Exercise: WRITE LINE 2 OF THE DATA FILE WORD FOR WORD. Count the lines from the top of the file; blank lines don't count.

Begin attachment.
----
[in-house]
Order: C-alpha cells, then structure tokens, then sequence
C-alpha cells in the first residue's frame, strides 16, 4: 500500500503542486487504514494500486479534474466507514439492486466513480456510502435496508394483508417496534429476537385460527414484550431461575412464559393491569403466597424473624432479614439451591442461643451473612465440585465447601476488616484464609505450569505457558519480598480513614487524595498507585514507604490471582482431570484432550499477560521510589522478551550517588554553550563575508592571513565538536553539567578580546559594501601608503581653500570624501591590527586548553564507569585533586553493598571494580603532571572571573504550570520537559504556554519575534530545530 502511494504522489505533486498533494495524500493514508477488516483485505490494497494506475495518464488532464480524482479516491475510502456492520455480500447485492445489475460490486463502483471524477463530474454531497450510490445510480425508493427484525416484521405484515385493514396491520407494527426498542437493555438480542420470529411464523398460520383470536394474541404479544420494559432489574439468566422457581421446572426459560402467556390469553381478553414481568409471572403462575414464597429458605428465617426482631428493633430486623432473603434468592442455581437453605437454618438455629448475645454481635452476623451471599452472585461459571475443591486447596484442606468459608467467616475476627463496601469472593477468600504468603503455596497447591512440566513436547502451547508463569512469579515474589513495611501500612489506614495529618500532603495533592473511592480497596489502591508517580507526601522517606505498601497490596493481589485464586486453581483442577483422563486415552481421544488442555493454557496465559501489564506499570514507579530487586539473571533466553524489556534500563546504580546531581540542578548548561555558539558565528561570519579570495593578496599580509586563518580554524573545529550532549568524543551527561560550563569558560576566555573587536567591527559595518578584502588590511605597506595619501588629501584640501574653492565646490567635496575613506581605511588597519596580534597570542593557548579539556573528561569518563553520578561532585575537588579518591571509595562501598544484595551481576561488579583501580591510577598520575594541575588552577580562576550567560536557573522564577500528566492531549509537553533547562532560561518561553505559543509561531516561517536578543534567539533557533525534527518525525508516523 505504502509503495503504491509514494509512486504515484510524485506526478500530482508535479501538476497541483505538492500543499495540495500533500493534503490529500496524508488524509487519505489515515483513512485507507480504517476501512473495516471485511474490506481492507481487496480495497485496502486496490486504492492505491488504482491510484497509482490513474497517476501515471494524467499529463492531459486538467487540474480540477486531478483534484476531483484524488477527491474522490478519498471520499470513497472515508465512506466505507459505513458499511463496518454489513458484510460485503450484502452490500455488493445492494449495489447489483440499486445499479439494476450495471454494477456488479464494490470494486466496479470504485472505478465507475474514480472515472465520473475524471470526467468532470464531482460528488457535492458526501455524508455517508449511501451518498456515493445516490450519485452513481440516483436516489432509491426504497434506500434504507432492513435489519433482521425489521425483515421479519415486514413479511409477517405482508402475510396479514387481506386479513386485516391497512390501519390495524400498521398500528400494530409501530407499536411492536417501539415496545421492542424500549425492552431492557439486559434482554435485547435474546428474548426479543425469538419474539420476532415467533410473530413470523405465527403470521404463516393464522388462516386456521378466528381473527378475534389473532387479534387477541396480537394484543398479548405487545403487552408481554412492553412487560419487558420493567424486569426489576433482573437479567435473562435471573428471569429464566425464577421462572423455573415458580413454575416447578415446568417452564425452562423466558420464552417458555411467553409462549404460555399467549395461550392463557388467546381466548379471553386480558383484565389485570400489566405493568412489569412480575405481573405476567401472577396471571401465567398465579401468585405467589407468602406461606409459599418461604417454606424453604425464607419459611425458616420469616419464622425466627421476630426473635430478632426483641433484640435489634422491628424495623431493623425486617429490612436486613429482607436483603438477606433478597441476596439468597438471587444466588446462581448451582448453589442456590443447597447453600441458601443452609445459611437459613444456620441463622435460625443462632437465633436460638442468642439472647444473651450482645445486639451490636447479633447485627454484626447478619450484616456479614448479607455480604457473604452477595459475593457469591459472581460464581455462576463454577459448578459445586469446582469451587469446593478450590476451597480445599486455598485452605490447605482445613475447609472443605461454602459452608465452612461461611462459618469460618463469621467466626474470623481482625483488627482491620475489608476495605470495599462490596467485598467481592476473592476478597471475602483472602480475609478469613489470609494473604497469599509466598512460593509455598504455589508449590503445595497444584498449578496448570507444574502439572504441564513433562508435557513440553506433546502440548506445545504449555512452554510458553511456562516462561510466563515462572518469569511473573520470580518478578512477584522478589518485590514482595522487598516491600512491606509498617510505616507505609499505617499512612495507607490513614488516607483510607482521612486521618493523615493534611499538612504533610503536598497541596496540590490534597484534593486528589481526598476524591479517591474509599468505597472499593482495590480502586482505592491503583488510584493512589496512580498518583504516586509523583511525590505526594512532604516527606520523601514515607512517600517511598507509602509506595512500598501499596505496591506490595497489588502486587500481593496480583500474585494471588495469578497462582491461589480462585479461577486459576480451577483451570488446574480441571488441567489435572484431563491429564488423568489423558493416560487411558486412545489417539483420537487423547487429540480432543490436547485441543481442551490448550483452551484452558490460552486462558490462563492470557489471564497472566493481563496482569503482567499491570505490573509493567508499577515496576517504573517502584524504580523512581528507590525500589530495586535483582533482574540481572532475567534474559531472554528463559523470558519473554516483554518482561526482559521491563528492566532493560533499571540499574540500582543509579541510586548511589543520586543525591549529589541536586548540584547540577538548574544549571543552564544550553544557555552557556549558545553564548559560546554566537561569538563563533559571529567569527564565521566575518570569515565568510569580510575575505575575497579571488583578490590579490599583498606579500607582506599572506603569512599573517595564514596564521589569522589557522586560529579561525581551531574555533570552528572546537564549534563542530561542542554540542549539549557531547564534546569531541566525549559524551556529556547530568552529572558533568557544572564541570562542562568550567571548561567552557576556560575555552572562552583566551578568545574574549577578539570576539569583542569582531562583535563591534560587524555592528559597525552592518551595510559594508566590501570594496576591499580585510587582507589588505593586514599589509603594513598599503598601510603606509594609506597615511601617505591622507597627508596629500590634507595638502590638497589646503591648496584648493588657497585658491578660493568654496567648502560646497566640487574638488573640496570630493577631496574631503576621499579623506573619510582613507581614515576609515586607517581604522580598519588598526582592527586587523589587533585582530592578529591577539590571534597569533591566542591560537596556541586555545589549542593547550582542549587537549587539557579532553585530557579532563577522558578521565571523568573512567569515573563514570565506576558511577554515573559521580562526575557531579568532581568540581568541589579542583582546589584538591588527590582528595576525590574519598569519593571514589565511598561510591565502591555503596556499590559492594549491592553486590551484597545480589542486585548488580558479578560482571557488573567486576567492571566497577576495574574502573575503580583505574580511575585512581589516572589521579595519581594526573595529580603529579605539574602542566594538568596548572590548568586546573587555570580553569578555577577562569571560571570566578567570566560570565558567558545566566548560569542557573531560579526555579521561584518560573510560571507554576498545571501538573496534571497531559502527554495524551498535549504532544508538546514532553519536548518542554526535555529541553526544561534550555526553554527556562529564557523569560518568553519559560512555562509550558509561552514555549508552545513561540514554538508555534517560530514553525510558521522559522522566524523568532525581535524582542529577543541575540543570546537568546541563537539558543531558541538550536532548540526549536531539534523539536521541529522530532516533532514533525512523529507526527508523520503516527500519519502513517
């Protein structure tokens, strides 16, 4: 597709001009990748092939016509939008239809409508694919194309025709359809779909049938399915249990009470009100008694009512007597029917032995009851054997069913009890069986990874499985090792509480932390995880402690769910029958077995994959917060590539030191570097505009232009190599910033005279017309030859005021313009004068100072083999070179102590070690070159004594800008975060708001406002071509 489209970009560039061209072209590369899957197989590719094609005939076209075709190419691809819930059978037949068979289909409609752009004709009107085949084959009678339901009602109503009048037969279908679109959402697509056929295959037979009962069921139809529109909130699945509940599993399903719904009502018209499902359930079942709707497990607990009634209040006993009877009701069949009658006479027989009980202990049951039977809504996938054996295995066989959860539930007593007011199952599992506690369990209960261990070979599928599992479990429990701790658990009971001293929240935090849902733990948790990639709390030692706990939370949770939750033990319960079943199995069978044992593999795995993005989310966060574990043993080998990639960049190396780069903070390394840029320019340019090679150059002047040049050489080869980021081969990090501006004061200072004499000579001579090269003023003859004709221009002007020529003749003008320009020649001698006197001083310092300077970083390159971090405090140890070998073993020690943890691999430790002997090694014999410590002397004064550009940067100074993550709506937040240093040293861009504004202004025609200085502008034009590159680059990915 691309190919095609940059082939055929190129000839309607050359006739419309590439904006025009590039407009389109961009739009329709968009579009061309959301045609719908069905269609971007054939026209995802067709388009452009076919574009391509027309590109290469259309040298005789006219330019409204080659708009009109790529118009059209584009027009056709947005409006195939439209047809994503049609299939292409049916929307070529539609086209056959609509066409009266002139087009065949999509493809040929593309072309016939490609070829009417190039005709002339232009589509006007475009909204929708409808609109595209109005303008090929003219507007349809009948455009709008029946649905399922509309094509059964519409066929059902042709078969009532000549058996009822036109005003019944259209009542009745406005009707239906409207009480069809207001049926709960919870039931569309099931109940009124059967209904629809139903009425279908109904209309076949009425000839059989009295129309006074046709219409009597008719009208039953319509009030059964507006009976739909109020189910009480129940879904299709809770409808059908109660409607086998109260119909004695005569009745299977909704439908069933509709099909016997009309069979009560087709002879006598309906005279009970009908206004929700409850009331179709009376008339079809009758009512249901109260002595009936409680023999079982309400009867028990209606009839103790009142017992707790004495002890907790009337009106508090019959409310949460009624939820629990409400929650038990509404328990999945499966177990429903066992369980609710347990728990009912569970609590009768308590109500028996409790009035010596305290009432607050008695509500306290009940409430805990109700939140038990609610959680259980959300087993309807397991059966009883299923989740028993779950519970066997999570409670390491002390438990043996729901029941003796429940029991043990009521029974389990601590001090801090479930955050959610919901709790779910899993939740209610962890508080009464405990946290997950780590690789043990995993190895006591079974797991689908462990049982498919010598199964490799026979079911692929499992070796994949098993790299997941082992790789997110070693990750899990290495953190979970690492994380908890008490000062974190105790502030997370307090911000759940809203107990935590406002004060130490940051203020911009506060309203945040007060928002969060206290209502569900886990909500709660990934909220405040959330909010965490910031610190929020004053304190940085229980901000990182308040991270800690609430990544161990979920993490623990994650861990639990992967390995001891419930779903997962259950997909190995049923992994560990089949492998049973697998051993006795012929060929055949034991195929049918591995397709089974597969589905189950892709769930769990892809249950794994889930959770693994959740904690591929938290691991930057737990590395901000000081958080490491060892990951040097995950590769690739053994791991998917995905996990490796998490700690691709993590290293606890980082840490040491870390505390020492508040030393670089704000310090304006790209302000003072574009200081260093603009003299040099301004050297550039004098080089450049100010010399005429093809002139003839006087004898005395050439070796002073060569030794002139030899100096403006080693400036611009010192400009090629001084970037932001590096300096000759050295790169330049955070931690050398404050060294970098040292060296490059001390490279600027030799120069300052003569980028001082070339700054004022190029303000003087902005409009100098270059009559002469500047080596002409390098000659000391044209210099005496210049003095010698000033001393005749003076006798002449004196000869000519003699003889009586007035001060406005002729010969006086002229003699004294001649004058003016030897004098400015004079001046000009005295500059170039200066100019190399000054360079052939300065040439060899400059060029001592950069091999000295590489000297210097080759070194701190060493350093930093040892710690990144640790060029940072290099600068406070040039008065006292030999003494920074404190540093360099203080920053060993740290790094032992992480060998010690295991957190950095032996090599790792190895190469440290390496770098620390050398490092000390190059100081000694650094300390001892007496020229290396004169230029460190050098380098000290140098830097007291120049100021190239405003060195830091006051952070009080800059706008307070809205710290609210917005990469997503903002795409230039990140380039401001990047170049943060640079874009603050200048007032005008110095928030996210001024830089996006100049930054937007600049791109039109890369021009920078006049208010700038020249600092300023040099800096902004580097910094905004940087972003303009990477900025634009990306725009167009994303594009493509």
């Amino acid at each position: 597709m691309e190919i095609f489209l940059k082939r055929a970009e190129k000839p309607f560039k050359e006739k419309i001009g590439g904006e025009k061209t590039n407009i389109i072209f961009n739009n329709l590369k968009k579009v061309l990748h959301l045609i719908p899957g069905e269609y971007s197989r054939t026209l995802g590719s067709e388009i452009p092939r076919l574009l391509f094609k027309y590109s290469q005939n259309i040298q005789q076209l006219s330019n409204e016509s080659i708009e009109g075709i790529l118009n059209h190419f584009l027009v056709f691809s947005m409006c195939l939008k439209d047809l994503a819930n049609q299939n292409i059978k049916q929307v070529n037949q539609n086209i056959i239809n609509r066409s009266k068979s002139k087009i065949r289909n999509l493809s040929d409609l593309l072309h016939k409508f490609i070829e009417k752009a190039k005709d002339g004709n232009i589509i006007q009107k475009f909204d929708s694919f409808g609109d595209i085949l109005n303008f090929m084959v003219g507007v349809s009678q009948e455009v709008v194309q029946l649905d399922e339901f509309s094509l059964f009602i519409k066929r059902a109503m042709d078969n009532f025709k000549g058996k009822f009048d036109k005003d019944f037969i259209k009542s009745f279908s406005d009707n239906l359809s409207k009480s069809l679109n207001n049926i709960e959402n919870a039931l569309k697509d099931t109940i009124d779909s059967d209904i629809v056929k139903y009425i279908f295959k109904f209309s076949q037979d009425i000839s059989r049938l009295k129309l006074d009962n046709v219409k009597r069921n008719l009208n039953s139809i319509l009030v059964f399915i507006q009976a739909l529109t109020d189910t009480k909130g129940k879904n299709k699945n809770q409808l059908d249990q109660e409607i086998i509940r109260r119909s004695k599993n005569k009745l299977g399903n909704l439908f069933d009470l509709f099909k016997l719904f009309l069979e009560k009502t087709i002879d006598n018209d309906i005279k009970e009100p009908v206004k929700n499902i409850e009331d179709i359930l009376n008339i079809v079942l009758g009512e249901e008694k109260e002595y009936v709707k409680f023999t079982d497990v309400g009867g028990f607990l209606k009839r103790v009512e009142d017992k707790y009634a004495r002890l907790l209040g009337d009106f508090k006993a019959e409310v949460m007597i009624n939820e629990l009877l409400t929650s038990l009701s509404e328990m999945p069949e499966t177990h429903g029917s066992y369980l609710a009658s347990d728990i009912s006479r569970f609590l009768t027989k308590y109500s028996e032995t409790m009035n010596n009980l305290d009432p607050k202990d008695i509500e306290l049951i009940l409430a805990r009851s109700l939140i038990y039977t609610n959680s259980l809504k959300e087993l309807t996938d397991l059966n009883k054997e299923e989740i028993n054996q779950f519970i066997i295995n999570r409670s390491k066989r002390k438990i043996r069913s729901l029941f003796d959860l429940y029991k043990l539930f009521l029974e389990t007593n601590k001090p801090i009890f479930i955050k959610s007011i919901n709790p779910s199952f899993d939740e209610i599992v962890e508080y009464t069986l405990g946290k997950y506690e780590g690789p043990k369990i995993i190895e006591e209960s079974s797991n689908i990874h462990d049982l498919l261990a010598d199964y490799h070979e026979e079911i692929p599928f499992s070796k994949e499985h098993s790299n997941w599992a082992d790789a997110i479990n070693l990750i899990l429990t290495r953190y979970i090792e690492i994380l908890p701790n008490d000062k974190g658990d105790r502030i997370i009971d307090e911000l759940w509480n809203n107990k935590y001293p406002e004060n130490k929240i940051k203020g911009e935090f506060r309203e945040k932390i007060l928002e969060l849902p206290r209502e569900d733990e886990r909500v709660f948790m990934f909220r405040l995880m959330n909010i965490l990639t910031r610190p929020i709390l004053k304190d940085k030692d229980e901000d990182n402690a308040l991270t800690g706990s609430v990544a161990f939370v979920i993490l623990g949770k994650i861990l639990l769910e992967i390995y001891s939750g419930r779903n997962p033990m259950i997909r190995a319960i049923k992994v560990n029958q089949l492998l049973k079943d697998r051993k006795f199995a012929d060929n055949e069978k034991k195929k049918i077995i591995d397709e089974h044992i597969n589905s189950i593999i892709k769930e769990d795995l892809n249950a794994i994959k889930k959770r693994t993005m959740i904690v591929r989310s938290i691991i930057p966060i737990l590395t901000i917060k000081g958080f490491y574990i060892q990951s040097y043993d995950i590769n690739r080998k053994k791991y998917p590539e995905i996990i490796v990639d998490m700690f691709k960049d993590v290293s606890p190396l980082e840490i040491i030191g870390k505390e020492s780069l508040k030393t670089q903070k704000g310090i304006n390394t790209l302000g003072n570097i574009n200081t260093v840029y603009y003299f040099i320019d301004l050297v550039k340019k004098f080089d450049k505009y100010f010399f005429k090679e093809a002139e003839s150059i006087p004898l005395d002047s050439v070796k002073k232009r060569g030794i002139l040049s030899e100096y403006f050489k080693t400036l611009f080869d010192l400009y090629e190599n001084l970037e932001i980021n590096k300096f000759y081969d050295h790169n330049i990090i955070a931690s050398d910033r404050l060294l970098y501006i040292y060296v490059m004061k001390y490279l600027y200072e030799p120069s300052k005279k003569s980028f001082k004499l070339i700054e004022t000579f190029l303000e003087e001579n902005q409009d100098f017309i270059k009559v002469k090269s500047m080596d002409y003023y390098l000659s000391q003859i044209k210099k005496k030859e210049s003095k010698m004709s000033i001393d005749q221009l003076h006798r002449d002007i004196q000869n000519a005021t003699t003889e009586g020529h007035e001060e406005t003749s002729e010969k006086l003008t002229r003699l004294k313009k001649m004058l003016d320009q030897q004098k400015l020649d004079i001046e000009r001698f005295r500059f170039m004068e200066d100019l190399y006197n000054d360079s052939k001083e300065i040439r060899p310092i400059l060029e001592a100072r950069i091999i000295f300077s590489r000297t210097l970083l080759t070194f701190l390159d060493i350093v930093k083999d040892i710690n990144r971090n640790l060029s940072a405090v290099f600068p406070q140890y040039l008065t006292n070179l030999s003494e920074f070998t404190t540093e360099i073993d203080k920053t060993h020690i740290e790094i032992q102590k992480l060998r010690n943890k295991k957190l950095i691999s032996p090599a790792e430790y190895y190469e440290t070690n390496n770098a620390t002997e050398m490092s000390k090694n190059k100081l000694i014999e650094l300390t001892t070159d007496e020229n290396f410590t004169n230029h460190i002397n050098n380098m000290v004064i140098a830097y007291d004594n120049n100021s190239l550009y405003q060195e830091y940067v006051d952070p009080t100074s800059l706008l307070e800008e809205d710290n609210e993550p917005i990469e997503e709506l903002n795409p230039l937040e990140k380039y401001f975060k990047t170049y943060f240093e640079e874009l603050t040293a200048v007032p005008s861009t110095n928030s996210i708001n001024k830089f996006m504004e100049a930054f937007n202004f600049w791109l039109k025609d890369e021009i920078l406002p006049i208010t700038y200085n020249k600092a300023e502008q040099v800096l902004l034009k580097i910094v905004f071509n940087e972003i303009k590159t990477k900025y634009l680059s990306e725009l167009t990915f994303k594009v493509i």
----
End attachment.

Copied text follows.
Order: C-alpha cells, then structure tokens, then sequence